"This report is based on a sample of 18,316 North American-based LOCALiQ client campaigns in the outlined business categories that were running search advertising across all search engines between May 1, 2020, and June 25, 2021. Each business category includes a minimum of 69 unique active client campaigns. "Averages" are technically median figures to account for outliers. All currency values are posted in USD." – Wordstream
The important part is not necessarily to find the most accurate data for your situation but to know the data's situation. That's because your goal is to pick your information that matches these parameters as closely as possible.
For example, if you're a non-North American business, this data isn't relevant to you. If your data comes from a different date range, this data isn't relevant to you. If you only run ads on Google and other search engines, this data won't be suitable.
Find a source of data that matches yours as closely as possible, and then find your data that matches the original as closely as possible. Again, though, I mean in terms of parameters, not in terms of results. Don't look up that your industry has a 5% conversion rate and then cherry-pick your data to show you have a 6% rate.
Step 3: Decide.
Once you have the most accurate comparison you can find, figure out where you stand.
Generally, you can find yourself in one of four categories.
- You score very sub-par. If your conversion rate is far below the data, you have some serious work to do.
- You score slightly sub-par. If your data is lower, but not by much, there may be confounding variables that mean you're still doing fine. You can still work on improving, but it might not be as much of a priority.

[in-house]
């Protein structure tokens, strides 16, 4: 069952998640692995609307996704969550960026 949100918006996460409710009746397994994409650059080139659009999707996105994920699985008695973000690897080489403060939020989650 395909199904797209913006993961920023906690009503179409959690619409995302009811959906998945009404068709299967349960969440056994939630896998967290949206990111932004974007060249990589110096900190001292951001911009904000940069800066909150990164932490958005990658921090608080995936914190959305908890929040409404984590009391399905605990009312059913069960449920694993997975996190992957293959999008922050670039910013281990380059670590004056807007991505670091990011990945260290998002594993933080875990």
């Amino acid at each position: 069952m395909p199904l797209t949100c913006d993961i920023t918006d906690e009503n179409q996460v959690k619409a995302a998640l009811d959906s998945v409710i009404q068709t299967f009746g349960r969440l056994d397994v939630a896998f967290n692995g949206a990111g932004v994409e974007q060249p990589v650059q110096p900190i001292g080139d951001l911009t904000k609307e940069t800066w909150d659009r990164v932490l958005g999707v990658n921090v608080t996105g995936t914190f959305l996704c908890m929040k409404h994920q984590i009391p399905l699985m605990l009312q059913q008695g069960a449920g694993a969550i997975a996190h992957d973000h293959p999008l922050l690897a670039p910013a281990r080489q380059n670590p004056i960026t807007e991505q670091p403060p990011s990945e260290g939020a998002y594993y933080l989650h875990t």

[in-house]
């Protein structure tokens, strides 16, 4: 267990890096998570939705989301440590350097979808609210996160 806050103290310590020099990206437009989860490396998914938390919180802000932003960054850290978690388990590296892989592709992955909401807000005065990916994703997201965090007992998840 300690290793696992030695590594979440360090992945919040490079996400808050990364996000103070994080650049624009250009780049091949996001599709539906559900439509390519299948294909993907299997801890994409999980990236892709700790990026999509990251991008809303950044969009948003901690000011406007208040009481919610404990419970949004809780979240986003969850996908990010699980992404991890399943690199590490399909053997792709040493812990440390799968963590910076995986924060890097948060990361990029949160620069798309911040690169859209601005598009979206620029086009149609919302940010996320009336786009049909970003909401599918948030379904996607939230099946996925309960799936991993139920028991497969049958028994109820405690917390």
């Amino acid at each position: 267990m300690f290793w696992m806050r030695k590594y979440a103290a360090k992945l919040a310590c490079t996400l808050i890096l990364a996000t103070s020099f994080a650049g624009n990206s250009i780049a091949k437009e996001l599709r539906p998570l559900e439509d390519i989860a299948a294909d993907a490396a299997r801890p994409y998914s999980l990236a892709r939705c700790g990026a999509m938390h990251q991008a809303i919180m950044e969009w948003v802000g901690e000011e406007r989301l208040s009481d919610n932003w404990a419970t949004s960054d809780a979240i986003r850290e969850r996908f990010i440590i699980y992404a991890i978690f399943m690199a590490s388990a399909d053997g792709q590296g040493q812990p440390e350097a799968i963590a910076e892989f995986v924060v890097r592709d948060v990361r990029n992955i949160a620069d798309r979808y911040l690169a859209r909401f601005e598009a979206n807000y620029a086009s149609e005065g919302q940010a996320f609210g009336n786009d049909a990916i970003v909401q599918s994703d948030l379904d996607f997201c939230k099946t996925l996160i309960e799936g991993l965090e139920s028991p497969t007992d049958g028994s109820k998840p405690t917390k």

- You score average or slightly above. If you're right around where the industry averages claim is the "average," you're doing fine. You can keep trying to improve, but chances are you'll get a better return on your investment if you work on other aspects of your business instead.
- Your score is above average. Suppose you're somewhat above the industry benchmark; great! Keep it up, and turn the majority of your efforts to other factors.
What other factors can you turn to?
- Try increasing your average cart value. High conversion rates are great, but it's not great if your average order value is low compared to the industry average.
- Try increasing your volume. You can have a 50% conversion rate, but you're still underperforming if you only had two visitors.
- Try improving your customer satisfaction. Your CVR only tell one part of the story, after all.
- Try improving your CTAs. If your pages have several layers of friction, try removing them. For example, it's effortless to buy something on Amazon - checkout friction results in a drop in sales. Try making your order pages clear and concise, and make them as easy to order as possible. Take advantage of single-page checkout systems, one-click upsells, and guest checkouts. If a user has to create an account before buying something, that's added friction, and you'll notice a slight drop in sales.
- Try A/B testing. Your ads may seem adequate at first glance, but how do you know you're not overspending? Have you created many ad variations? You won't know if a change is an improvement or a detriment until you try it.
There are many different paths to business success. You can't spend all of your time and energy optimizing just one or two of them to increase conversions; you need a holistic picture of your business. Only then can you analyze how you're performing from every angle and find weaknesses in your marketing strategy that you can work to improve.